eGovernment Has Advanced Service Delivery

It should be noted that governments have over time embraced the integration of Information Communication Technologies (ICT), including internet-powered applications and services, in government functions and operations. This has partly revolutionised service delivery by partly promoting government efficiency.

Further, several governments are rapidly introducing digitalisation, e-government and digital identity programmes that require citizens to provide detailed personal information, including biometrics for voters’ cards, identity cards, and driver’s licences, among others. This has been in addition to the requirements for SIM card registration.

While sections of society welcome some of these measures as necessary to enhance security and government service delivery, they enhance African states’ surveillance capacity which in turn affects citizens’ digital rights such as privacy, expression and access to information.

Government Has Advanced Digital Controls

Several governments have continued to demand cooperation from actors in the private sector to facilitate the interception of communications and to hand over the call data of subscribers. Social media has also emerged as a battleground where governments have sought to control conversations through their elaborate propaganda machinery especially during election periods.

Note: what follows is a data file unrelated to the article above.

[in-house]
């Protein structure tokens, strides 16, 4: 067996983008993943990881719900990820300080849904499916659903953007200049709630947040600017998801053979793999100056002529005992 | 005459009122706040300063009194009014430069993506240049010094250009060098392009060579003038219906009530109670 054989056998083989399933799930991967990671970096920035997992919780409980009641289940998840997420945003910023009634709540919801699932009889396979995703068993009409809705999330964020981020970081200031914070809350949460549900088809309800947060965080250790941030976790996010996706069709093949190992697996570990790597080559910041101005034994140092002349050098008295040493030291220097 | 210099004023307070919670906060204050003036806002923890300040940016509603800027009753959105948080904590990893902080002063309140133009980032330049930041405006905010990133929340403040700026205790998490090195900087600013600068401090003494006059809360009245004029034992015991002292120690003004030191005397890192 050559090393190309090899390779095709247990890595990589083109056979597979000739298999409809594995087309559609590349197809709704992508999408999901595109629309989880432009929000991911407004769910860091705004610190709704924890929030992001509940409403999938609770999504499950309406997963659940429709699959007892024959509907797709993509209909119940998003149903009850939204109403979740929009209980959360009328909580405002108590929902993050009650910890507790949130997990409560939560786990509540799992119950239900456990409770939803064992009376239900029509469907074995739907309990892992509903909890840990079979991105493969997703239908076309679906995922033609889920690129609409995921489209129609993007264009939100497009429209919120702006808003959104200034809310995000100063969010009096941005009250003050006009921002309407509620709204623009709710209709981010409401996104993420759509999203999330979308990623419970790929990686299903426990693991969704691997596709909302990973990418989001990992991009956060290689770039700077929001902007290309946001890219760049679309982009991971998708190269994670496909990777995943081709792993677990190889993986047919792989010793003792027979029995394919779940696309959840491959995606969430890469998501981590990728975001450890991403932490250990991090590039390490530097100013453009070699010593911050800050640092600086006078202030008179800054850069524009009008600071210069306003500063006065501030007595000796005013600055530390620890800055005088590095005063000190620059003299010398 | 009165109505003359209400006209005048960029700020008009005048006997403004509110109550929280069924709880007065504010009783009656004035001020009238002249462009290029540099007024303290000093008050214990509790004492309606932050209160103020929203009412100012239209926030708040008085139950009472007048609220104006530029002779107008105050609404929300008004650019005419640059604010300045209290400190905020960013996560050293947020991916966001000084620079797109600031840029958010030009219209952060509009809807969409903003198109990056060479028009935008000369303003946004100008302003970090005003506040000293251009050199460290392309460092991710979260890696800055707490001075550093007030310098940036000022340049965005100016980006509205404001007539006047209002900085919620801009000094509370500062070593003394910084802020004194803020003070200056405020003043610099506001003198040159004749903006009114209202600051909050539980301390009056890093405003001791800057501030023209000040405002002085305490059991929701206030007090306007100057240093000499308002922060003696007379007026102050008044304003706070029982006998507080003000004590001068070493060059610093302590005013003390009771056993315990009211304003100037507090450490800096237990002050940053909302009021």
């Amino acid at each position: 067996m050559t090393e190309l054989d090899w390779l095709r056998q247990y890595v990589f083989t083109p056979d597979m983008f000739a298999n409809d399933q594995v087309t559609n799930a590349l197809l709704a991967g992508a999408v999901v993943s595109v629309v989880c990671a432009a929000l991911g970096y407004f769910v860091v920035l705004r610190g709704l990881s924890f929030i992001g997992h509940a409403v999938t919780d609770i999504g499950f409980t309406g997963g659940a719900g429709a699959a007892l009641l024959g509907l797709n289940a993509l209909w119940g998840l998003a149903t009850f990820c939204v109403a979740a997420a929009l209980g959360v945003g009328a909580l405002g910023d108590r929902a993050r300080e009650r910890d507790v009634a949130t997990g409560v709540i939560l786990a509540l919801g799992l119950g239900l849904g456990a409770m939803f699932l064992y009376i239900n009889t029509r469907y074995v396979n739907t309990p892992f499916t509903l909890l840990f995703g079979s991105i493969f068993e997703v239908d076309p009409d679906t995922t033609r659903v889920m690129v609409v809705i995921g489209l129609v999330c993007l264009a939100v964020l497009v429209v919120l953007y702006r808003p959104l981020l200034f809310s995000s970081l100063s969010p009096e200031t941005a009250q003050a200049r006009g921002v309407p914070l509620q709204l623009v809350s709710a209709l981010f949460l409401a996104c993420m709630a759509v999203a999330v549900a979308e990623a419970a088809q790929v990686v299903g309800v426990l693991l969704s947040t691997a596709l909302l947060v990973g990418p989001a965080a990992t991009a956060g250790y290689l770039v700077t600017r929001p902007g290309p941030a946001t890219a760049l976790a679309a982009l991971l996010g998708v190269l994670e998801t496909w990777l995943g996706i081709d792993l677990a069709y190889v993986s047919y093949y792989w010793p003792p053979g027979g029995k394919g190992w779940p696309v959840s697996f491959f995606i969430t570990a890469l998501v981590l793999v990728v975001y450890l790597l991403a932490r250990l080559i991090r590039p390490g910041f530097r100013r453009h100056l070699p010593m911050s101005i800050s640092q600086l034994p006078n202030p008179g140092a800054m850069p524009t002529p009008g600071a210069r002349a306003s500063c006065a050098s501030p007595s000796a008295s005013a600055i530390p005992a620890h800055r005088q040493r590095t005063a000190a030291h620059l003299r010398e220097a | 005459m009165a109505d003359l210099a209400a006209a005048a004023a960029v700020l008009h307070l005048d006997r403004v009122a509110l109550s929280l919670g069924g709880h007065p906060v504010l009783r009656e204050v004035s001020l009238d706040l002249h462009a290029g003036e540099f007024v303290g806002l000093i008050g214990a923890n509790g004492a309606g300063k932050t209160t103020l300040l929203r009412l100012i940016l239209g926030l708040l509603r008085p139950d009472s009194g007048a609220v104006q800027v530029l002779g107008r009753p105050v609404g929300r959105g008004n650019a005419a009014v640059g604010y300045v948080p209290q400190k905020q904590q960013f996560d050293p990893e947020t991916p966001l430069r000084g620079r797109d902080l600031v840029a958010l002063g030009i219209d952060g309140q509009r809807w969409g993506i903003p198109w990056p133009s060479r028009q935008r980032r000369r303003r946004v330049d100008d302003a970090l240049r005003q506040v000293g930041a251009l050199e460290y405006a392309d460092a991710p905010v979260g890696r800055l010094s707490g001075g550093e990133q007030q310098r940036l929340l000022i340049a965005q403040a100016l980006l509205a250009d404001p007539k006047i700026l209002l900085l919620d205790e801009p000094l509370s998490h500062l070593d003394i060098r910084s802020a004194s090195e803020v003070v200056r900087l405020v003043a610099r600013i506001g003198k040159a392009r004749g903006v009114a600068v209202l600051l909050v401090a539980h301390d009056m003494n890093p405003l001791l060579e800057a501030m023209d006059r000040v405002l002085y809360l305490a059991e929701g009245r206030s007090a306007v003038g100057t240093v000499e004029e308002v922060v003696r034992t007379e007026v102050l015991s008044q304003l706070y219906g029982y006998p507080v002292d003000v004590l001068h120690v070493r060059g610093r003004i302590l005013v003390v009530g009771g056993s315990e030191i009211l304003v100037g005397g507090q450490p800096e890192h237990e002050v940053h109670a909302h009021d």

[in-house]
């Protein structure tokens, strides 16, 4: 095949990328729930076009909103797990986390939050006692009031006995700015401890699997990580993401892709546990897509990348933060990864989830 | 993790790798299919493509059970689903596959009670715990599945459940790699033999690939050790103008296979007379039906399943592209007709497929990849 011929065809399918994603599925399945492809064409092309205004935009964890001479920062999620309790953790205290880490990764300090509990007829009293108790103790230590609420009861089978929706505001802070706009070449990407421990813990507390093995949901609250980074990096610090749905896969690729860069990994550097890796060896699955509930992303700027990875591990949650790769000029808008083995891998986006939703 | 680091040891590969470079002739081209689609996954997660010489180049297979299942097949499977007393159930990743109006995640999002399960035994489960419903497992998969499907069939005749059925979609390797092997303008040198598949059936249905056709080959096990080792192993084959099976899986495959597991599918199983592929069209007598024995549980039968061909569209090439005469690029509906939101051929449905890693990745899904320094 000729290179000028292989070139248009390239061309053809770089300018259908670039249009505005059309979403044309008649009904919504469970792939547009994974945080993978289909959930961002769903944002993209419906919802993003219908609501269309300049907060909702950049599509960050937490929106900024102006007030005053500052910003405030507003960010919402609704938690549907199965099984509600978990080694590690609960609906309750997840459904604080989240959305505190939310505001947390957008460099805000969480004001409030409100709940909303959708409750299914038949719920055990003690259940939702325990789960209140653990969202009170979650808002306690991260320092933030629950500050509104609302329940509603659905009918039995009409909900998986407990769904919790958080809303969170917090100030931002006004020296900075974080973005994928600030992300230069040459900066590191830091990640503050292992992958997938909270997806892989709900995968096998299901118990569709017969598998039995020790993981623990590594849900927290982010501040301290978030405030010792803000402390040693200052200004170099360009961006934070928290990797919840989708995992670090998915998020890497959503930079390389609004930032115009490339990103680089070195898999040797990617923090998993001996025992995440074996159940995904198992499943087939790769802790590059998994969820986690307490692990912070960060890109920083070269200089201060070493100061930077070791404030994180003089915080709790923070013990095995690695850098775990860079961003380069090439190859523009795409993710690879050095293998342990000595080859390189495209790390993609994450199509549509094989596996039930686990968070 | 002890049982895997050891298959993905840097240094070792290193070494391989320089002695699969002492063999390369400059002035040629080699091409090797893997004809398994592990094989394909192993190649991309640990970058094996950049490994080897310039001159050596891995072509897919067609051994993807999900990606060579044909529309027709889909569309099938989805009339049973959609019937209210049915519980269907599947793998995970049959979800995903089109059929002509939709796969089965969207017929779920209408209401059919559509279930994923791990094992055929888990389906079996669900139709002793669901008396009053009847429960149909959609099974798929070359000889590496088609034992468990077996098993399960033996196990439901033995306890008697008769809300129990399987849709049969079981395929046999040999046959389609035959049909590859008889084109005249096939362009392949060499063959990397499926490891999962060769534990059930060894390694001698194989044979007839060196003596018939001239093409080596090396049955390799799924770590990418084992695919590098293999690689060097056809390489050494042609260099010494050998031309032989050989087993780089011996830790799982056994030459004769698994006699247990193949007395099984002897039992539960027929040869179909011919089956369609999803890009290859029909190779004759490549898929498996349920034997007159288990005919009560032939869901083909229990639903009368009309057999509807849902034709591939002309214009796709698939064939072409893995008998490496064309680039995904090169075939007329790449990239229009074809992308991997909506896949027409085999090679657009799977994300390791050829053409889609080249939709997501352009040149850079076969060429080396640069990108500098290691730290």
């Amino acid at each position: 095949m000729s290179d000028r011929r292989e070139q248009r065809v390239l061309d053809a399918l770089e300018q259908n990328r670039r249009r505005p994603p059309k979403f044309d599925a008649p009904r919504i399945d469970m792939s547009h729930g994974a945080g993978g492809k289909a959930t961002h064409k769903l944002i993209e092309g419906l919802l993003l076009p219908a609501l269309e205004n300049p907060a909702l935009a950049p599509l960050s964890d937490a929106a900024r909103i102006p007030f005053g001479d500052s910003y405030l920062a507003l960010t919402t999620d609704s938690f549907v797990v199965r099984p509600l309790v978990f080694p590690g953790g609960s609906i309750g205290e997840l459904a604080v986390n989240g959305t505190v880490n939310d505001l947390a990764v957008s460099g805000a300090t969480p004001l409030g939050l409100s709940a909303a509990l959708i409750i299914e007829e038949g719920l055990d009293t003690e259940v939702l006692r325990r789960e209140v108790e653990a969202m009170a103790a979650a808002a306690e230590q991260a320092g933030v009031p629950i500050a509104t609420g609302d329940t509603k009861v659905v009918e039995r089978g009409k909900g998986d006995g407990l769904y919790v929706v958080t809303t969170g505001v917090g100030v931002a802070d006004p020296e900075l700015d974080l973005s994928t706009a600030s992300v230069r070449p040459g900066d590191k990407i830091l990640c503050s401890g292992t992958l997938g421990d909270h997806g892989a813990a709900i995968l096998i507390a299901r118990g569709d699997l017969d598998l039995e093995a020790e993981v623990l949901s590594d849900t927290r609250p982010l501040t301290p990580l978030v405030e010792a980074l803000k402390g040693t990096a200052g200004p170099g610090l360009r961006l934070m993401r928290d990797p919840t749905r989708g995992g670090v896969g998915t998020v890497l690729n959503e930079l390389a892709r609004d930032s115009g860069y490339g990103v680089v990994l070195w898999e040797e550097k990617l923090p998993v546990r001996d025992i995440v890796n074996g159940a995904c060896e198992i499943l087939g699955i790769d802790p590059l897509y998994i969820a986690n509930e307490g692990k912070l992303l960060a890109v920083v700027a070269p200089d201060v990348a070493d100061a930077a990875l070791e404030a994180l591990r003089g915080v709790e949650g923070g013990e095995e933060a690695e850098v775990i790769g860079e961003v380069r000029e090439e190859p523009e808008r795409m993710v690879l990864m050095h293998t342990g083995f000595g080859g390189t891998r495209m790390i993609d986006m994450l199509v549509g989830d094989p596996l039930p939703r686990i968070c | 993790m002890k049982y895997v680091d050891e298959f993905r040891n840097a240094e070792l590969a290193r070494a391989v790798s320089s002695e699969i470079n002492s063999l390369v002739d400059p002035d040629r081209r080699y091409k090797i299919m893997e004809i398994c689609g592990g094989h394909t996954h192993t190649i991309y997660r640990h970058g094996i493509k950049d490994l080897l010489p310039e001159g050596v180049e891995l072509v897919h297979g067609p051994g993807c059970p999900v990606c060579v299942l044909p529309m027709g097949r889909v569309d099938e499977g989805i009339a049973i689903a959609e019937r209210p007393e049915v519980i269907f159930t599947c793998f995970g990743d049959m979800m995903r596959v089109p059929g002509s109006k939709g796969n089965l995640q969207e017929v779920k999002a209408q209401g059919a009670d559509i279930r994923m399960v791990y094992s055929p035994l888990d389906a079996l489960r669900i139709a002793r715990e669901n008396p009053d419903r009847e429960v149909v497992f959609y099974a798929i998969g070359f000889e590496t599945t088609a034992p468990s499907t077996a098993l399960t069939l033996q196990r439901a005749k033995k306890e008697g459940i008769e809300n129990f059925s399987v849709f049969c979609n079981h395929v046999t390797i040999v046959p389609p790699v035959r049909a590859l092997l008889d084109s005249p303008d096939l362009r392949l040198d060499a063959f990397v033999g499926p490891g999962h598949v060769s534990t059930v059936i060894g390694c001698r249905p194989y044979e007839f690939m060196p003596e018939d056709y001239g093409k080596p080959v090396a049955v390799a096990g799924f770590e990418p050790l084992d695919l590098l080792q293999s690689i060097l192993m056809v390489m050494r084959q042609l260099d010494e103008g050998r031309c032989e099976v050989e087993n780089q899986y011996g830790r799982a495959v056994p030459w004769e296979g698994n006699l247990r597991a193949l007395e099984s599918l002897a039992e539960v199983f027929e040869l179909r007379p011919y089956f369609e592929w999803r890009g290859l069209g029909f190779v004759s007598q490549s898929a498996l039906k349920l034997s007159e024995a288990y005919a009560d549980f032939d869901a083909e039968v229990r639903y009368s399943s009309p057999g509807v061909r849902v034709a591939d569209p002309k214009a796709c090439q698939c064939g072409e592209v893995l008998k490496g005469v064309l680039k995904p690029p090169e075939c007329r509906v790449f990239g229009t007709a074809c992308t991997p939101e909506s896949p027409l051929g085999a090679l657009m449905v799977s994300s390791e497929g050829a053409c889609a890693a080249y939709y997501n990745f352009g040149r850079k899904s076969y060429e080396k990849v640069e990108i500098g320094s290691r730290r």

The use of social media bots and paid influencers to spread fake news has become widespread too, as have concerted efforts to muzzle critics through arrests, threats, intimidation and targeted cyber-attacks.

Developments in the financial sector have seen the introduction of new technologies including in mobile money, e-commerce, fin-tech services and mobile loans. Governments e.g. in Kenya and Uganda have introduced new internet-related taxes on data bundles, internet access and Over-The-Top (OTT) services. Indeed, evidence from countries like Uganda8 has shown that increased taxation undermines the ability of sections of the public to access internet services.

Digital Authoritarianism is Increasing

While digital authoritarianism has been in existence for decades, it is clear that its use by authoritarian regimes to surveil, repress, and manipulate domestic and foreign populations is a tool of state control over their rights. If left unchecked, democracy and internet freedom will continue to regress.

While ensuring security is critical to the enjoyment of human rights, the implementation of security measures in the absence of key safeguards is in itself, a threat to the very rights sought to be protected. It is therefore important to situate the on-going discussions around internet rights by providing an in-depth analysis of the trends of how government policies and practices have shaped and are restricting digital rights in Africa over the last 20 years.

An edited synopsis of Mapping Trends in Government Internet Controls by the Collaboration on International ICT Policy for East and Southern Africa